competitor analysis

How to write the competition section of your business plan

How to write the competition section of your business plan

An investigation is key to preparing a thriving competitor analysis section of your business plan. You need to understand the markets your competition is catering to, learn everything you can about the products and/or services being offered, and analyze why customers choose this company.

Identify the purpose of your analysis.

In a management plan for business owners, the competition section provides a breakdown of the competition. You and your team look at comparative strengths and weaknesses to develop strategic positioning. In a business plan aimed at potential investors or lenders, a description of the competition is designed to reassure your audience that you understand the competition and are positioned to take advantage of opportunities and avoid pitfalls.

Gather information for your competitor analysis 

Visiting your competition is a great starting point, whether that means a URL entry or a trip to their physical store. Go and investigate. Look at the systems they have in place, price points, and how customers are treated. You can learn a fair bit about your competitors from talking to their customers and/or clients. Additional valuable sources of information about competitors include their vendors or suppliers, as well as a company’s past or current employees. They may or may not be willing to talk to you, but it’s worth a try. Seek out any publicly available information about your competitors. Online publications, newspapers, and magazines can contain information about the company you’re investigating for your competitive analysis. 

Analyze the competition 

Simply finding and listing the results of your research into the competition won’t be helpful by itself. It’s the analysis of the information that’s important. Study the information you’ve gathered about each of your competitors and ask yourself how you plan to compete with that company. The key to competing successfully for many businesses is identifying a gap in the market and a specific customer base whose needs are not being met and cater to them. The goal of your competitor analysis is to identify and expand upon your competitive advantage. Layout the benefits that your proposed business can offer the customer or client that your competition cannot. And remember that there is always competition. There are only two reasons competition may not appear to be a problem:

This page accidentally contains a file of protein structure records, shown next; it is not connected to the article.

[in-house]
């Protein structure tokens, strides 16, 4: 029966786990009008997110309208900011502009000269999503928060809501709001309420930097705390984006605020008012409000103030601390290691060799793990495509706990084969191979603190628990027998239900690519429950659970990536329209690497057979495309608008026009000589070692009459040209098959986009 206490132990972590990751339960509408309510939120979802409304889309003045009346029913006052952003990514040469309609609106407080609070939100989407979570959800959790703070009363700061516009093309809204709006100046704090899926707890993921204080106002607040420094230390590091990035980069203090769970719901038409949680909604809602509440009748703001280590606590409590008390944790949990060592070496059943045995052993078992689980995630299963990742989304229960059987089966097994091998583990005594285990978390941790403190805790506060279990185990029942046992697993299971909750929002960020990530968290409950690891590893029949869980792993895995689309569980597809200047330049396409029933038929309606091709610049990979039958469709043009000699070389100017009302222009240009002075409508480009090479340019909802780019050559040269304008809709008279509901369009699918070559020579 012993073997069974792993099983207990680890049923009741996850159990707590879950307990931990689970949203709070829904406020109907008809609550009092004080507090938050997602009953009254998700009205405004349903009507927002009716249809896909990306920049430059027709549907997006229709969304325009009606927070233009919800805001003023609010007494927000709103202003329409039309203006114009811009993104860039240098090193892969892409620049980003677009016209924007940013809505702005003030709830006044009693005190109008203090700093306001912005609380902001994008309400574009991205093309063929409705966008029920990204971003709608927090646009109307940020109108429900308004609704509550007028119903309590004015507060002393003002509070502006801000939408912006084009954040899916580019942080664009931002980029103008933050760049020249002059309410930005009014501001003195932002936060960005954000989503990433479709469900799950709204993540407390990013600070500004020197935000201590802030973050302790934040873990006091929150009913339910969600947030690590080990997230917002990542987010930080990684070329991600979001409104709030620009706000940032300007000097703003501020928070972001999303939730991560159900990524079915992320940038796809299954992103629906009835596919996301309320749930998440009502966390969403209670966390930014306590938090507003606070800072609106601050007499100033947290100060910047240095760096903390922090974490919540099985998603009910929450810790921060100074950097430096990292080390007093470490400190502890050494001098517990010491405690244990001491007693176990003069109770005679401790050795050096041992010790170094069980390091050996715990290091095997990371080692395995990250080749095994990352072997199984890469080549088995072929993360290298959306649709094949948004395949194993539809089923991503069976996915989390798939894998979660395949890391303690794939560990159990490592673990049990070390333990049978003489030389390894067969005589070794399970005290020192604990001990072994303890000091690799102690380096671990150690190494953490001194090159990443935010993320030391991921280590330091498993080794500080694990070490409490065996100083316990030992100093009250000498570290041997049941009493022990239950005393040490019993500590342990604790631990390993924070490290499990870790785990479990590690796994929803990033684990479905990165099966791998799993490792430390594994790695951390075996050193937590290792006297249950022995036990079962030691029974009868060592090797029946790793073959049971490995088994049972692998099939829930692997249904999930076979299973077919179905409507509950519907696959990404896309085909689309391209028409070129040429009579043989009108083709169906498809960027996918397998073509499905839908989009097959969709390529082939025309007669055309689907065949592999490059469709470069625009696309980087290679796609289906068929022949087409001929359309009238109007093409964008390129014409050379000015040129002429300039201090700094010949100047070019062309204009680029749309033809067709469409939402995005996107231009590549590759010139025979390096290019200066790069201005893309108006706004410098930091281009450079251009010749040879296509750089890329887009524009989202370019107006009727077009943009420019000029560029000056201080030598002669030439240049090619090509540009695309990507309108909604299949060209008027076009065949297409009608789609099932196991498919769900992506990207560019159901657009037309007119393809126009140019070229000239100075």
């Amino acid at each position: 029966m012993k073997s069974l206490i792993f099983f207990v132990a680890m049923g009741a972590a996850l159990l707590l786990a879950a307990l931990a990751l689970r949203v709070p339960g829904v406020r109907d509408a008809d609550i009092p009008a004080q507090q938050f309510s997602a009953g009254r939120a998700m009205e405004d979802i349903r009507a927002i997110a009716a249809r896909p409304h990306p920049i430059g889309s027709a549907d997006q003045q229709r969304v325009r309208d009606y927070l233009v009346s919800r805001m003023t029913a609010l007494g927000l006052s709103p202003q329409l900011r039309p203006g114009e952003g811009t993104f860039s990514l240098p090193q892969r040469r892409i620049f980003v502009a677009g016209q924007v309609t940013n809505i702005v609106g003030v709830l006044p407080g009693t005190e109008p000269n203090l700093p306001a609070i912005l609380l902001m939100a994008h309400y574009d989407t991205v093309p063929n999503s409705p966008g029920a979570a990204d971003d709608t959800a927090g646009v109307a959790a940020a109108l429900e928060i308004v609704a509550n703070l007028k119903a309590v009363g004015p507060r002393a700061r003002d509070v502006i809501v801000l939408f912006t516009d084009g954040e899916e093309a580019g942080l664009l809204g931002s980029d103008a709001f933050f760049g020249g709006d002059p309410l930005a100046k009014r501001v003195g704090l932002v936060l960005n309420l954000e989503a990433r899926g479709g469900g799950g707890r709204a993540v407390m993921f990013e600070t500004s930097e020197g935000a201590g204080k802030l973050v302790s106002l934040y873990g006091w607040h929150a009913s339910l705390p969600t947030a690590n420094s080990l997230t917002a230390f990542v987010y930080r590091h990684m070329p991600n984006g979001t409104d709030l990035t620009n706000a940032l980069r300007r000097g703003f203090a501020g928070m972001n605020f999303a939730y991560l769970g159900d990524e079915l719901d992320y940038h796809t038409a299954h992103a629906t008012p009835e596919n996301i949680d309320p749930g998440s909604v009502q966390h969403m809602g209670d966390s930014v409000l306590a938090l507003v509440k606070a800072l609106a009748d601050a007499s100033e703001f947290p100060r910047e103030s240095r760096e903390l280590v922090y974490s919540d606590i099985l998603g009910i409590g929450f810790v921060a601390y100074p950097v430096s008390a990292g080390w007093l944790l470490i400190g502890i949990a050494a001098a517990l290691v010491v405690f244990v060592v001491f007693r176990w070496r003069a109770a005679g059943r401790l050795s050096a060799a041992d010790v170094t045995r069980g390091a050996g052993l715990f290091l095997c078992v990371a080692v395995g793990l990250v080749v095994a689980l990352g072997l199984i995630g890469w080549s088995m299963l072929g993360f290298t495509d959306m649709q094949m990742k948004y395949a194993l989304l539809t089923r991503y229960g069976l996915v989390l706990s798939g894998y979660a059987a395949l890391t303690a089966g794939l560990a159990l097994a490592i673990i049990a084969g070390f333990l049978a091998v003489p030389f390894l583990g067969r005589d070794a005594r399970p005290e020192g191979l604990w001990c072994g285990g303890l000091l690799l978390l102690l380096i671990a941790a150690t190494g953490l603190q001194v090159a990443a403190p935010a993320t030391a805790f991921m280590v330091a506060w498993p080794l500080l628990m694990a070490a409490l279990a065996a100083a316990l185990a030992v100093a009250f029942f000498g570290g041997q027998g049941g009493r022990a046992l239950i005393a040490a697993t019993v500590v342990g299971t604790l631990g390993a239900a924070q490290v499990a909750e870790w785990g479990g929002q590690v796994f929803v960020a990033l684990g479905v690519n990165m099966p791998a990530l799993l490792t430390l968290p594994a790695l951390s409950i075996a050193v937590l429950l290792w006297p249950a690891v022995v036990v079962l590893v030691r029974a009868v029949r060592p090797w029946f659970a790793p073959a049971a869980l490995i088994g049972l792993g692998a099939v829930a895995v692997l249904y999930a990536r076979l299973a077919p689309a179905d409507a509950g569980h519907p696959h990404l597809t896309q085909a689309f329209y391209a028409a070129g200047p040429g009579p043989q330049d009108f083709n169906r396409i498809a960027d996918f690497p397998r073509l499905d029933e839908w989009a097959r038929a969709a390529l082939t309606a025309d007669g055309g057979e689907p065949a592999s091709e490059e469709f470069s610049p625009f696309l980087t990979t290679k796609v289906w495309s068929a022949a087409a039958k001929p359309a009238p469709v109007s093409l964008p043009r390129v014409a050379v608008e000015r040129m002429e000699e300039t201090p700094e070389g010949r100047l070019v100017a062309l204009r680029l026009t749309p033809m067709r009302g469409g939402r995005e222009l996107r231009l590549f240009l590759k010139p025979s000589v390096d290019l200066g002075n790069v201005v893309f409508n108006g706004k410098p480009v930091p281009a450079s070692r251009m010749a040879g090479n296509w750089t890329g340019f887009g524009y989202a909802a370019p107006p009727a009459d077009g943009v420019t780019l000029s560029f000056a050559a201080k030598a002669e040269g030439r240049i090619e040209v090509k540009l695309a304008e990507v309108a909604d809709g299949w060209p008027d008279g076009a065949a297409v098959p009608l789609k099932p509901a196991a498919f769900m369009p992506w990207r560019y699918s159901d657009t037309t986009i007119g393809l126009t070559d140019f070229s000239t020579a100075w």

> Your business or product is so new and innovative that no one else has had time to replicate it, OR

> There’s a fatal flaw you’ve missed that others have identified; essentially, it’s not a good enough business idea to attract others.

Either way, competition still exists. In the first case, your competition is getting ready to jump in, so be prepared. In the second case, look at your plan more closely.

Use online reviews

When it comes to searching for and utilizing information, use common sense. Look for readily available information that will represent what you’re hoping to demonstrate. Credible online reviews are a quick and easy way to find evidence of quality. Websites, social media, and reviews are widely available on lots of local businesses. 

Source financial information

It can be challenging to access the financial data of privately held companies. More exhaustive research and speculation are sometimes required, such as numbers of employees, rooms, tables, vehicles, or stars in reviews. If you’re up for it, you could play the role of potential customer to gain insight.

Establish your competitive position

How well does your business compare? The goal of positioning is to set your business up against the background of your competitors, so the differences are apparent to your target market. What are you doing better? How do you work toward strengths and away from weaknesses? What do you want customers to think and say about you in comparison to others? Once you’ve drafted and perfected this section, pop it into your well-written and clear business plan and get ’em! Got questions? Call me at (778) 319-8550 to chat more about my business plan writing services or contact me here!


As a freelance business plan writer, Kapil Munjal offers a customized business plan writing service for clients worldwide. He works with individuals and businesses to create professional business plans for bank loans, investors, landlords (retail property), government grants, and Canadian & US immigration. He has been writing business plans since 2011. Kapil holds an MBA from the University of British Columbia.